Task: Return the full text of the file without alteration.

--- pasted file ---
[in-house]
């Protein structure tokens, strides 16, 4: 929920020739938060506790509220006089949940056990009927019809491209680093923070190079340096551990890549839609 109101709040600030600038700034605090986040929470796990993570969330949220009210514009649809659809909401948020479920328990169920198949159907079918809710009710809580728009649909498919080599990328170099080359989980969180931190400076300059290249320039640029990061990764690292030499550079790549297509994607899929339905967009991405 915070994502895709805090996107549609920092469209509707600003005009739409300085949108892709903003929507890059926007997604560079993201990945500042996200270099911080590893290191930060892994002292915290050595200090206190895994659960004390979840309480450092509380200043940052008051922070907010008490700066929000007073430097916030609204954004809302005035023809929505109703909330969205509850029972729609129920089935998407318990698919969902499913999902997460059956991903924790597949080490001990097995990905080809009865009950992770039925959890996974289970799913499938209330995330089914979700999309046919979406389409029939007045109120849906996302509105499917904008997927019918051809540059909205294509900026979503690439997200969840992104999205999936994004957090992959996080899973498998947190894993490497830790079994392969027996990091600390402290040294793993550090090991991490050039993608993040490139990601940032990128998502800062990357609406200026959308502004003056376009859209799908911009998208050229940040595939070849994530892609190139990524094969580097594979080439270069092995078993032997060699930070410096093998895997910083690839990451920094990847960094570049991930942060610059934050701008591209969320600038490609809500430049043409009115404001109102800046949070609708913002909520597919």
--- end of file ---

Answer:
[in-house]
């Protein structure tokens, strides 16, 4: 929920020739938060506790509220006089949940056990009927019809491209680093923070190079340096551990890549839609 109101709040600030600038700034605090986040929470796990993570969330949220009210514009649809659809909401948020479920328990169920198949159907079918809710009710809580728009649909498919080599990328170099080359989980969180931190400076300059290249320039640029990061990764690292030499550079790549297509994607899929339905967009991405 915070994502895709805090996107549609920092469209509707600003005009739409300085949108892709903003929507890059926007997604560079993201990945500042996200270099911080590893290191930060892994002292915290050595200090206190895994659960004390979840309480450092509380200043940052008051922070907010008490700066929000007073430097916030609204954004809302005035023809929505109703909330969205509850029972729609129920089935998407318990698919969902499913999902997460059956991903924790597949080490001990097995990905080809009865009950992770039925959890996974289970799913499938209330995330089914979700999309046919979406389409029939007045109120849906996302509105499917904008997927019918051809540059909205294509900026979503690439997200969840992104999205999936994004957090992959996080899973498998947190894993490497830790079994392969027996990091600390402290040294793993550090090991991490050039993608993040490139990601940032990128998502800062990357609406200026959308502004003056376009859209799908911009998208050229940040595939070849994530892609190139990524094969580097594979080439270069092995078993032997060699930070410096093998895997910083690839990451920094990847960094570049991930942060610059934050701008591209969320600038490609809500430049043409009115404001109102800046949070609708913002909520597919």